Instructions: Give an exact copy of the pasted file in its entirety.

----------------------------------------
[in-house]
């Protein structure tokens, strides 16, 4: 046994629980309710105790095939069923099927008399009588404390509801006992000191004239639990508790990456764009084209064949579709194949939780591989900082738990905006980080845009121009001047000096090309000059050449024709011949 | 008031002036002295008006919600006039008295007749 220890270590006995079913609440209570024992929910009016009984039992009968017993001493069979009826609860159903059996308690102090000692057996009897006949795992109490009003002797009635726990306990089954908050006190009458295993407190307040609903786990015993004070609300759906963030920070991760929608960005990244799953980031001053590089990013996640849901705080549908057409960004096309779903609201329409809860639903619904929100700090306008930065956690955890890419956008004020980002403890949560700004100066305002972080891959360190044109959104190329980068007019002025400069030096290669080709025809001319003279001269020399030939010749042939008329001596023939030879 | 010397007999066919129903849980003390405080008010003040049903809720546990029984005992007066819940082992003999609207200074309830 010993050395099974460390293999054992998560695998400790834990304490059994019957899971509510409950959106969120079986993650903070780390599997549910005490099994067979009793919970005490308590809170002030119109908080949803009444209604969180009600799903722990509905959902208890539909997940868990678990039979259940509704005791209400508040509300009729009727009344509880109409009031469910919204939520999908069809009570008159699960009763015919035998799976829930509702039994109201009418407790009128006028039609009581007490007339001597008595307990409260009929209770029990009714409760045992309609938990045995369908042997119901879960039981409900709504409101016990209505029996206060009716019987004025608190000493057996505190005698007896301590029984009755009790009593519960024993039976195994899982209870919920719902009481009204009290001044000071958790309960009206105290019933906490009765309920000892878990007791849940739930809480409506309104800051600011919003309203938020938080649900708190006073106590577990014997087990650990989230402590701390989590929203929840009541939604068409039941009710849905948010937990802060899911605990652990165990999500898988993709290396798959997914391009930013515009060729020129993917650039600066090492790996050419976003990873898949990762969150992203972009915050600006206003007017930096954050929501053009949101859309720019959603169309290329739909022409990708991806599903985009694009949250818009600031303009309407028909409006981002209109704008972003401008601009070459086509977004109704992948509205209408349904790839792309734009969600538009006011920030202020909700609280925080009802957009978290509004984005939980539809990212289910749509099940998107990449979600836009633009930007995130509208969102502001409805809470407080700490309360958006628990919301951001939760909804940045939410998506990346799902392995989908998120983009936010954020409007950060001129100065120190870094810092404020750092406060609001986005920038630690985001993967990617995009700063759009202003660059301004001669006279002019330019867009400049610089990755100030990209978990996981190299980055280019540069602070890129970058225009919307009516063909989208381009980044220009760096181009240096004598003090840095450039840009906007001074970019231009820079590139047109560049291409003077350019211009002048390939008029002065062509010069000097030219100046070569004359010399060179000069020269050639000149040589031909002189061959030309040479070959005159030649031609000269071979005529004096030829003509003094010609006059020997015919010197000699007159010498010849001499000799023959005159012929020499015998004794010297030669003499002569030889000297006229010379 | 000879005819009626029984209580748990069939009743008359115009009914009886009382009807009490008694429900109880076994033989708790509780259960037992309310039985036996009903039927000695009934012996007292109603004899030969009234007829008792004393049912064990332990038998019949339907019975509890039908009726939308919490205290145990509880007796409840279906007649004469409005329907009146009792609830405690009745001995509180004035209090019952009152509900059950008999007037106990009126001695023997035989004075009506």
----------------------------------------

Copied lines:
[in-house]
């Protein structure tokens, strides 16, 4: 046994629980309710105790095939069923099927008399009588404390509801006992000191004239639990508790990456764009084209064949579709194949939780591989900082738990905006980080845009121009001047000096090309000059050449024709011949 | 008031002036002295008006919600006039008295007749 220890270590006995079913609440209570024992929910009016009984039992009968017993001493069979009826609860159903059996308690102090000692057996009897006949795992109490009003002797009635726990306990089954908050006190009458295993407190307040609903786990015993004070609300759906963030920070991760929608960005990244799953980031001053590089990013996640849901705080549908057409960004096309779903609201329409809860639903619904929100700090306008930065956690955890890419956008004020980002403890949560700004100066305002972080891959360190044109959104190329980068007019002025400069030096290669080709025809001319003279001269020399030939010749042939008329001596023939030879 | 010397007999066919129903849980003390405080008010003040049903809720546990029984005992007066819940082992003999609207200074309830 010993050395099974460390293999054992998560695998400790834990304490059994019957899971509510409950959106969120079986993650903070780390599997549910005490099994067979009793919970005490308590809170002030119109908080949803009444209604969180009600799903722990509905959902208890539909997940868990678990039979259940509704005791209400508040509300009729009727009344509880109409009031469910919204939520999908069809009570008159699960009763015919035998799976829930509702039994109201009418407790009128006028039609009581007490007339001597008595307990409260009929209770029990009714409760045992309609938990045995369908042997119901879960039981409900709504409101016990209505029996206060009716019987004025608190000493057996505190005698007896301590029984009755009790009593519960024993039976195994899982209870919920719902009481009204009290001044000071958790309960009206105290019933906490009765309920000892878990007791849940739930809480409506309104800051600011919003309203938020938080649900708190006073106590577990014997087990650990989230402590701390989590929203929840009541939604068409039941009710849905948010937990802060899911605990652990165990999500898988993709290396798959997914391009930013515009060729020129993917650039600066090492790996050419976003990873898949990762969150992203972009915050600006206003007017930096954050929501053009949101859309720019959603169309290329739909022409990708991806599903985009694009949250818009600031303009309407028909409006981002209109704008972003401008601009070459086509977004109704992948509205209408349904790839792309734009969600538009006011920030202020909700609280925080009802957009978290509004984005939980539809990212289910749509099940998107990449979600836009633009930007995130509208969102502001409805809470407080700490309360958006628990919301951001939760909804940045939410998506990346799902392995989908998120983009936010954020409007950060001129100065120190870094810092404020750092406060609001986005920038630690985001993967990617995009700063759009202003660059301004001669006279002019330019867009400049610089990755100030990209978990996981190299980055280019540069602070890129970058225009919307009516063909989208381009980044220009760096181009240096004598003090840095450039840009906007001074970019231009820079590139047109560049291409003077350019211009002048390939008029002065062509010069000097030219100046070569004359010399060179000069020269050639000149040589031909002189061959030309040479070959005159030649031609000269071979005529004096030829003509003094010609006059020997015919010197000699007159010498010849001499000799023959005159012929020499015998004794010297030669003499002569030889000297006229010379 | 000879005819009626029984209580748990069939009743008359115009009914009886009382009807009490008694429900109880076994033989708790509780259960037992309310039985036996009903039927000695009934012996007292109603004899030969009234007829008792004393049912064990332990038998019949339907019975509890039908009726939308919490205290145990509880007796409840279906007649004469409005329907009146009792609830405690009745001995509180004035209090019952009152509900059950008999007037106990009126001695023997035989004075009506």